How come they could not tell the difference?

Published on Friday, February 22, 2013 - 11:55


LETTERS From Angela Hewitt, East Cowes:

THERE has been a lot of talk in the national media about horse meat being found in commercial mass produced food products.

Many people are now confused as to what is safe to buy and I noticed, when I did my weekly shop, many products using beef, truly or otherwise, were left on the shelf.

It is beyond me the manufacturers, who have been using horse meat, cannot tell the difference between cow and horse flesh.

There will be significant differences — texture, sinews, colour and shape —even when it is diced.

This year, my recommendations in the IW Good Food Guide have put emphasis on the benefits of eating in restaurants owned and run by the chef.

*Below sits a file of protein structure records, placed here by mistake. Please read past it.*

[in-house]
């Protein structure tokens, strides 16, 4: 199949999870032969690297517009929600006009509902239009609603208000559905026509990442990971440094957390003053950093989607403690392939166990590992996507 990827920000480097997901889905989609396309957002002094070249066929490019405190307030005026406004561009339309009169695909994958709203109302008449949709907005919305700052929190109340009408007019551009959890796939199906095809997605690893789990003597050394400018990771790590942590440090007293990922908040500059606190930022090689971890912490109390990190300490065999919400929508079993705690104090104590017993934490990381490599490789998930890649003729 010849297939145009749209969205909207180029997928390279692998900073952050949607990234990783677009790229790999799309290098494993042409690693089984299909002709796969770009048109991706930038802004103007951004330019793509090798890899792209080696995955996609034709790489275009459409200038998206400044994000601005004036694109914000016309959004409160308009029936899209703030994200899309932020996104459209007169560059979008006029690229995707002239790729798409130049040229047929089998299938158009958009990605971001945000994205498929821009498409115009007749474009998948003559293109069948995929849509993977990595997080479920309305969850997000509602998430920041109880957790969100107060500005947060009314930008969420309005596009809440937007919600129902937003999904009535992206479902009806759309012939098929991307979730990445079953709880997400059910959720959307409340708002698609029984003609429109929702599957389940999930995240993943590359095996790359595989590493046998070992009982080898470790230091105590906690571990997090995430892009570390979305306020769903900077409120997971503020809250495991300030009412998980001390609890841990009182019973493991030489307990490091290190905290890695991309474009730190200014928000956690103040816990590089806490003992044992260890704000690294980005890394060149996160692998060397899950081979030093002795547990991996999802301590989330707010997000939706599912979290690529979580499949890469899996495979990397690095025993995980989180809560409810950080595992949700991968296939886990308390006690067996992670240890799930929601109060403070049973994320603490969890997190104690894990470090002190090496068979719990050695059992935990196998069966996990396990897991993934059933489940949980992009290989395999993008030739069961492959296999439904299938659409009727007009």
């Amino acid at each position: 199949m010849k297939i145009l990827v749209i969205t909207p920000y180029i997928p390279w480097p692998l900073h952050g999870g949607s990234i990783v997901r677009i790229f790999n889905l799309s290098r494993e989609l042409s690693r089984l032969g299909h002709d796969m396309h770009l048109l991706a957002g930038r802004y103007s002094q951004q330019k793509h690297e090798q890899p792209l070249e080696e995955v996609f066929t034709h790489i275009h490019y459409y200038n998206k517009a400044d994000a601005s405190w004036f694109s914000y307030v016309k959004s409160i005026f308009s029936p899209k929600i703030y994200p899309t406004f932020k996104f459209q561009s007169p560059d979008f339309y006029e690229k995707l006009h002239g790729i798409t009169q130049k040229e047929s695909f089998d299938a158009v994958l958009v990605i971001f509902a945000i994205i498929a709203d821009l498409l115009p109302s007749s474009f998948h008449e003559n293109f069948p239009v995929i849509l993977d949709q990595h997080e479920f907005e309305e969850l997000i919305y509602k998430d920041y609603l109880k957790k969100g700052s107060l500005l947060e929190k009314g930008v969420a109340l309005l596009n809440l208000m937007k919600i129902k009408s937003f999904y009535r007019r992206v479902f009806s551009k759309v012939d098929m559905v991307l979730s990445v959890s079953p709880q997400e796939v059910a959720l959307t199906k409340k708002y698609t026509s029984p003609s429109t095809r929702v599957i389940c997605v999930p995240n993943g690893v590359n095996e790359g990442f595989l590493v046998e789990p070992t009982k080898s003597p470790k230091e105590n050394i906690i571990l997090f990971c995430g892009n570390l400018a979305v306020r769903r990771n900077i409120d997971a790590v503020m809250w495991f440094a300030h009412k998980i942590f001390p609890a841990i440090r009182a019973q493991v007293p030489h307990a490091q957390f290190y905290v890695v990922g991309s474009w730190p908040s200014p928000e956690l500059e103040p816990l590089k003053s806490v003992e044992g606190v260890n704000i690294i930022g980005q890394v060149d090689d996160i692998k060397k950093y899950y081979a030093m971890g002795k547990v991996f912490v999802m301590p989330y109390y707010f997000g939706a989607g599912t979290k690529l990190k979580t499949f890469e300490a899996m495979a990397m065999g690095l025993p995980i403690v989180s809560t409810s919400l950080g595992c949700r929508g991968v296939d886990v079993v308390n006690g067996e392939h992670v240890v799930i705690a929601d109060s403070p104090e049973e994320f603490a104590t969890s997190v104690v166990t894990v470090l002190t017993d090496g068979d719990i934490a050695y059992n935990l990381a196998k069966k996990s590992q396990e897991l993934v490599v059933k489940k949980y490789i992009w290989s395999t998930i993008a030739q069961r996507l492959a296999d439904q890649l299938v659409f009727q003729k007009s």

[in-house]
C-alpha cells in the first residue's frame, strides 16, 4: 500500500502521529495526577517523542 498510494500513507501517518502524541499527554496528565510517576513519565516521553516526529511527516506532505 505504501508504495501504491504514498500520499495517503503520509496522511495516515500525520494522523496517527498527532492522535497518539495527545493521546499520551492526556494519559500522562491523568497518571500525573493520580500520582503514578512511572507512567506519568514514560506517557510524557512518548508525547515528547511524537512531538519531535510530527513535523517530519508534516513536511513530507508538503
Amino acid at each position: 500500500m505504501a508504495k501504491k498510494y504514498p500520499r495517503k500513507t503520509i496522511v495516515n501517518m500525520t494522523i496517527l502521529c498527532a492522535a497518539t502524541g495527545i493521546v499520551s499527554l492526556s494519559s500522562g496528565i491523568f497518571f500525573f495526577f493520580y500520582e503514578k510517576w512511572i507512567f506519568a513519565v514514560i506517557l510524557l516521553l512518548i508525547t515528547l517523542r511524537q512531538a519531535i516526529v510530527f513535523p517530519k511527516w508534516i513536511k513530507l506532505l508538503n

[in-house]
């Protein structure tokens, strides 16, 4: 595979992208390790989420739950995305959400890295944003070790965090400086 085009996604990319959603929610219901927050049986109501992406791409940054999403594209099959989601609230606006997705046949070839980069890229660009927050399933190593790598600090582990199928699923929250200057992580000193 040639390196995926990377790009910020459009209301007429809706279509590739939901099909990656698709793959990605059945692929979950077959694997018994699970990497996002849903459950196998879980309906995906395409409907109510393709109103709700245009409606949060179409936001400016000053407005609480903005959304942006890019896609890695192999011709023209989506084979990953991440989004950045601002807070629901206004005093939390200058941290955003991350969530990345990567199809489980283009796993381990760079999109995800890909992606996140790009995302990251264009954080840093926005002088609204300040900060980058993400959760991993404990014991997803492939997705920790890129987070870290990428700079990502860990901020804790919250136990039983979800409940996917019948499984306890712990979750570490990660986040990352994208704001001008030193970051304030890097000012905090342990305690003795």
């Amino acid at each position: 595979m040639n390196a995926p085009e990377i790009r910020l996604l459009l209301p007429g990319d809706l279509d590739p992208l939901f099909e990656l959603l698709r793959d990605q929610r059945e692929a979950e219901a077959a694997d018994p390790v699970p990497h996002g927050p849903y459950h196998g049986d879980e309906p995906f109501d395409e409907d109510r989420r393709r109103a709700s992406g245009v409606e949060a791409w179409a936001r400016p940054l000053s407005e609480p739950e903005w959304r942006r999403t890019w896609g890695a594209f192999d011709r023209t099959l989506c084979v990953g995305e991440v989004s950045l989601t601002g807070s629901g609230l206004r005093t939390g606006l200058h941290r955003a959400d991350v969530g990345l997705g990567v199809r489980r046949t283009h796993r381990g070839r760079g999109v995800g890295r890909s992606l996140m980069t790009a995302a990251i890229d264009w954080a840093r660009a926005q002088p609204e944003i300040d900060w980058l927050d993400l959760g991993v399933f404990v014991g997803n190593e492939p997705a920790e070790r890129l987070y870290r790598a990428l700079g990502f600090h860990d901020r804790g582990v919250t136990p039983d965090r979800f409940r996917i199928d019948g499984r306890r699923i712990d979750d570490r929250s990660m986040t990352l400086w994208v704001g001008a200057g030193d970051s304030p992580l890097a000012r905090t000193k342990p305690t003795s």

A few eateries on the Island are now giving details of the provenance of their ingredients, local or otherwise.

Other eateries are paying lip-service, with just a couple of dishes, where the ingredients have good provenance but the rest of their menu is a let-down and they are still serving ready-made meals.

So, what do we know we can buy? Most of us have to rely on our trust in the suppliers’ honesty.

Some supermarkets claim they know the very farmer who produced their meat yet the same supermarkets have found, it seems, donkey DNA in their products and pork, when it should be beef.

So, who is to blame? On the face of it, a lot of people.

The government for not carrying out regular tests, the supermarkets for being sloppy, the manufacturers for not being able to recognise their ingredients and, well, we all know the rest, thanks to the press.

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